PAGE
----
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From NATHO: Understanding your assignment contract

Each time you accept a new assignment, you're given a written contract that outlines the terms and conditions of the engagement, as well as the responsibilities of both parties – you and the agency that you're working with.

Cynthia Kinnas
Naturally, before you sign, one of the first things you should do is ensure that the pay rate you agreed to is correct as well as the start and end dates for the assignment. However, your review of this important legal document shouldn't end there. Here are 10 additional items to look for in each written agreement before you sign.

1. As a traveler, you shouldn't need a law degree to understand your contracts. These documents are generally written in a clear, straightforward manner using language that the average person can easily comprehend. If you're given a contract that's unclear, or contains a lot of legalese, call your recruiter to clarify any portions that you don't understand. If your recruiter can't answer your questions satisfactorily, ask to speak with a recruiting manager.

2. Because hospitals are becoming more stringent regarding when basic documentation should be submitted prior to the beginning of an assignment, that's information that your contract should clarify up front.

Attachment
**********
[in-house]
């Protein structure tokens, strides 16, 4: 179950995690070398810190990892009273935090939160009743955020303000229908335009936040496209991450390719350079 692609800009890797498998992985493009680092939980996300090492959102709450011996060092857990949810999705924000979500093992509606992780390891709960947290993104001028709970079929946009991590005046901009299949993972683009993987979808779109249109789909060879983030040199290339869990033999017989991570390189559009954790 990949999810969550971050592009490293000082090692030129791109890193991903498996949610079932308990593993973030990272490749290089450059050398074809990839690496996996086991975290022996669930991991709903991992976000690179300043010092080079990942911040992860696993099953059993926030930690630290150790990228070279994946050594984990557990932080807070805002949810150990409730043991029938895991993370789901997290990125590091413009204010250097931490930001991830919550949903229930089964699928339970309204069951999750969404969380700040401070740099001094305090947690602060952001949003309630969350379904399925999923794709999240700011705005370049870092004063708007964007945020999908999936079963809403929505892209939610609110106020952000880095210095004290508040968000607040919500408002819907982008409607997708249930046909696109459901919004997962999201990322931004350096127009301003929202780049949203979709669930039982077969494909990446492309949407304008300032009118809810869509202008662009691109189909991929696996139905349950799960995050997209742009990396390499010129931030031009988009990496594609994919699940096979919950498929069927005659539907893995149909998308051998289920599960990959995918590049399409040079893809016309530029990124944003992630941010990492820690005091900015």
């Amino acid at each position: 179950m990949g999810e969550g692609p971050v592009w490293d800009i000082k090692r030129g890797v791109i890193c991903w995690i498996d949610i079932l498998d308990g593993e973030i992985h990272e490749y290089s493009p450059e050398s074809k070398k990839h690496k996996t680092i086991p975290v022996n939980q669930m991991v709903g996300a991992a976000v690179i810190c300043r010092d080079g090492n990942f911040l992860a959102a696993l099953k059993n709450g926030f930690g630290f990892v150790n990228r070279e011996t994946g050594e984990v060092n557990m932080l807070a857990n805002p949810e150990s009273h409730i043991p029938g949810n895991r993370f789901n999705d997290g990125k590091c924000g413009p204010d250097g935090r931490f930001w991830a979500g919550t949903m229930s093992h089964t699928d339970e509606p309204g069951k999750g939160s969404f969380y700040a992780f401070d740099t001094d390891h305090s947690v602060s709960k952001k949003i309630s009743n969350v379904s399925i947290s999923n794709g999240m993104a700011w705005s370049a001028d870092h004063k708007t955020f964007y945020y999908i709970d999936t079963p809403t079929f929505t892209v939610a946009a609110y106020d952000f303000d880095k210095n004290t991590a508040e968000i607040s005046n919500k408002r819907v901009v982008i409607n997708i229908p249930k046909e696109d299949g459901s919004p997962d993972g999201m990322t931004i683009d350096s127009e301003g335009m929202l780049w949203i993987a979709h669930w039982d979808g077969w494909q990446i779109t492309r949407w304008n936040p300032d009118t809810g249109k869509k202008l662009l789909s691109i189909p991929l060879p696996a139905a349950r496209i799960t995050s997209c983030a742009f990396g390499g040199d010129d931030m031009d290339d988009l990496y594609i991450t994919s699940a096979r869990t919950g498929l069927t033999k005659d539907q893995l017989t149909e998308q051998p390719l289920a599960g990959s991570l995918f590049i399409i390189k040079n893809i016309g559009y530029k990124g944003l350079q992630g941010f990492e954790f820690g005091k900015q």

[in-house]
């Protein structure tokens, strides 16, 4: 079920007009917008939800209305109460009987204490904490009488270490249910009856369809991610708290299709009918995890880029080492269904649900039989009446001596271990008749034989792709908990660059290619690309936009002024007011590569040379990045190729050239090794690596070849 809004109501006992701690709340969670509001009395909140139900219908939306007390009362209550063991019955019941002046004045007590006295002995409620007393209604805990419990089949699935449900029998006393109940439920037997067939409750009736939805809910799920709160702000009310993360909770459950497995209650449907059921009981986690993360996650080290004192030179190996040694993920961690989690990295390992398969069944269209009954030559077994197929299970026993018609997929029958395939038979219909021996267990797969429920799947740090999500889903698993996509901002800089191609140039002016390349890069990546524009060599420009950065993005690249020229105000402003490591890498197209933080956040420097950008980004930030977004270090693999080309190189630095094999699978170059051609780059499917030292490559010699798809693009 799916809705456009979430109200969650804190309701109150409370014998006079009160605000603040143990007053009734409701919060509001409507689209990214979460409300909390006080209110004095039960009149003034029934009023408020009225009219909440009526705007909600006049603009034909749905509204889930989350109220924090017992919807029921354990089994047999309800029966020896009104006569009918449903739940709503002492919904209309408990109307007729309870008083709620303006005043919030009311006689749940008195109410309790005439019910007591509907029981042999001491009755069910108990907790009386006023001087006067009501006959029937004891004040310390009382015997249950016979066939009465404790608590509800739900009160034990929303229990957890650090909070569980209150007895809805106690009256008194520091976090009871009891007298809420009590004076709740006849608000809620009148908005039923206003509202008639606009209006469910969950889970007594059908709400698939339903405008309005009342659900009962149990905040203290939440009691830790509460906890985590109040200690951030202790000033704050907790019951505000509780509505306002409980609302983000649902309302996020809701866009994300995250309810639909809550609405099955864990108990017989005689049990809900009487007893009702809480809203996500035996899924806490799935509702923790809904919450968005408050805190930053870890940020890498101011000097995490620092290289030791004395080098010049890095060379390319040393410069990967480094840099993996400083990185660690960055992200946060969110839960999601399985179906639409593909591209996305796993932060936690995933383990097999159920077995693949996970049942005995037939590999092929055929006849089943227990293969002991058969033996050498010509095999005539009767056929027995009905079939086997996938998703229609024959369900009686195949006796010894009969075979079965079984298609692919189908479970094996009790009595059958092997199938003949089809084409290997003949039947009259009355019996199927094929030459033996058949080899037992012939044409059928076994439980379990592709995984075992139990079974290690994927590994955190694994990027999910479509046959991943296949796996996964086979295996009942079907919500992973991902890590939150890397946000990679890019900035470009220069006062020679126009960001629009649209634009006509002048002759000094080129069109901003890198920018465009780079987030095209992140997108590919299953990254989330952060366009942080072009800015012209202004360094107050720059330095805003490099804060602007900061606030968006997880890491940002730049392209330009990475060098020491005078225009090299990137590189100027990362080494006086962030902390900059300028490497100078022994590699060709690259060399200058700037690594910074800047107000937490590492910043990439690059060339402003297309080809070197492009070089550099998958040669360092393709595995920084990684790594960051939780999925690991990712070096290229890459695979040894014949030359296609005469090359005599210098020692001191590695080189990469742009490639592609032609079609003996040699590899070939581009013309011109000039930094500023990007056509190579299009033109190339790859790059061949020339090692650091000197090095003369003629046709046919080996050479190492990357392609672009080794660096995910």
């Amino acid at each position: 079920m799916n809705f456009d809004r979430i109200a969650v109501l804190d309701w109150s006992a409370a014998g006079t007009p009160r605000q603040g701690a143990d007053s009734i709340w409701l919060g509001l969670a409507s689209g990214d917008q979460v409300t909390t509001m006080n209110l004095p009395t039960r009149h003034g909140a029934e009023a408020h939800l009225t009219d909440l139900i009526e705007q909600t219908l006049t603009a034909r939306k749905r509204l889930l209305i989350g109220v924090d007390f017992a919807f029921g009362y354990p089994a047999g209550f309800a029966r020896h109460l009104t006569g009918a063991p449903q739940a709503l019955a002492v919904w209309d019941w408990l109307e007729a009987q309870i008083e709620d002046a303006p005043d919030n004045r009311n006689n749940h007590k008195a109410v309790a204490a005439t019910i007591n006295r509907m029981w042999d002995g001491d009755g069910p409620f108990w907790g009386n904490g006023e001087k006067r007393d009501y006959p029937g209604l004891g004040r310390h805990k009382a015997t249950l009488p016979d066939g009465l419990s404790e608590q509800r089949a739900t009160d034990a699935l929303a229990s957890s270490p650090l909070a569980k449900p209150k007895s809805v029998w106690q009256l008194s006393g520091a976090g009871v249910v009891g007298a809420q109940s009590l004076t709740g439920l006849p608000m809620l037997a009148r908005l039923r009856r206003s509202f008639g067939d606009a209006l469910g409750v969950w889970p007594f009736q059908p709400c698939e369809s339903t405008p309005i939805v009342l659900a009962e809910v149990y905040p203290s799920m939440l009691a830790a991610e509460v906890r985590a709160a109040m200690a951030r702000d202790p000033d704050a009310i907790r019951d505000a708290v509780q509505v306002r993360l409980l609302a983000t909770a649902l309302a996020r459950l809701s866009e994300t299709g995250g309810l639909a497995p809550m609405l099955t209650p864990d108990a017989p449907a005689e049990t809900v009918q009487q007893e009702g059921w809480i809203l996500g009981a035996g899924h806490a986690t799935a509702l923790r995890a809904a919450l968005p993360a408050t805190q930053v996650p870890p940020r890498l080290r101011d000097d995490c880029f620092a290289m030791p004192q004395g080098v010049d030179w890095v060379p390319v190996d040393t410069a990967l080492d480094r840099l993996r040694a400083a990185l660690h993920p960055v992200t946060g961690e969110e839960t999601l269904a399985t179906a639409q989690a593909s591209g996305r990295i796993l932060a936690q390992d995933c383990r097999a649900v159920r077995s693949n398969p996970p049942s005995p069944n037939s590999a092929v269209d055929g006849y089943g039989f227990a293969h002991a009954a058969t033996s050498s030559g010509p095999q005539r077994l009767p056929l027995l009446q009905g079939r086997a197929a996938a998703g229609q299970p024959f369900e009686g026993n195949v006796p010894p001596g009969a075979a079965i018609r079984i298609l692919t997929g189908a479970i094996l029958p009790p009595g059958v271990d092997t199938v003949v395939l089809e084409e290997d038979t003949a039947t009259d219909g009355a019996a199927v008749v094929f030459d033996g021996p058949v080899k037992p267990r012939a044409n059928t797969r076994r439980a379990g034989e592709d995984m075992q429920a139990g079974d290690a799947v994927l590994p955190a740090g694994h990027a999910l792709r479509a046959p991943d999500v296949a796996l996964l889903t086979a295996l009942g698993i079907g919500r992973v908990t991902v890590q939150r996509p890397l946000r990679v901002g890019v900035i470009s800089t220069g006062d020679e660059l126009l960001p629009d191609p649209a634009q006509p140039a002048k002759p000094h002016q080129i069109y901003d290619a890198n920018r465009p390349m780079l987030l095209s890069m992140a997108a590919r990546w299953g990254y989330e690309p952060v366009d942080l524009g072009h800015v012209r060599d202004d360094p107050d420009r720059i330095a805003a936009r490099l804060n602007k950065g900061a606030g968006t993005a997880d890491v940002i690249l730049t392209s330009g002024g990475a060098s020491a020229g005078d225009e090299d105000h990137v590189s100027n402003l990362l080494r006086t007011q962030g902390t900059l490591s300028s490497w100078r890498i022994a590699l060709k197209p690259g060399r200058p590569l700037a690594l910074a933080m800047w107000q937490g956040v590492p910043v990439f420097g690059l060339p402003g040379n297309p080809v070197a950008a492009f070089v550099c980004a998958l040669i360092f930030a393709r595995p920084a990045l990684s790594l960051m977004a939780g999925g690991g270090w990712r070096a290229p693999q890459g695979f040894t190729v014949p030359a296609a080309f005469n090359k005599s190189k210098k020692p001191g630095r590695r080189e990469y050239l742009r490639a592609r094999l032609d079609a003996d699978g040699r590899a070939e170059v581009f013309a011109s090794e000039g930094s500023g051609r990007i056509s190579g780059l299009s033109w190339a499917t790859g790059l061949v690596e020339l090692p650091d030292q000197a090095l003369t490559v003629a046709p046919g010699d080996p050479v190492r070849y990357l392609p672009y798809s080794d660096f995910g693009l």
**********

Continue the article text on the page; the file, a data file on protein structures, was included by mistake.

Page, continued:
Assignments may be delayed or even cancelled if items like health records, drug screening results, competency test results, and other records aren't delivered to a hospital's HR department in a timely manner. Remember, your contract should outline exactly what documentation is required before you show up.

3. More and more agencies are offering guaranteed hours. This can be a good thing for mobile professionals, but what it actually means can vary. In written agreements that don't include guaranteed hours, there is a general expectation that a traveling professional will work 36 to 40 hours per week.

However, if a hospital has low census and shifts are cancelled, then so is the pay for those shifts. Contracts that call for guaranteed hours might be "iron clad," where a traveler gets paid for a certain number of hours each week, even if he or she encounters shift cancellations.

A contract may also state that hours are guaranteed with the exception of one shift every two weeks, or outline one shift per month that is exempt from the guarantee.

4. It's expected that travelers will work every scheduled shift because hospitals employ temporary staff when they need the extra help. However, personal emergencies and illnesses do occur. Read your respective agreement and understand how to make up for lost hours or what penalties might occur if you can't fulfill your obligation.

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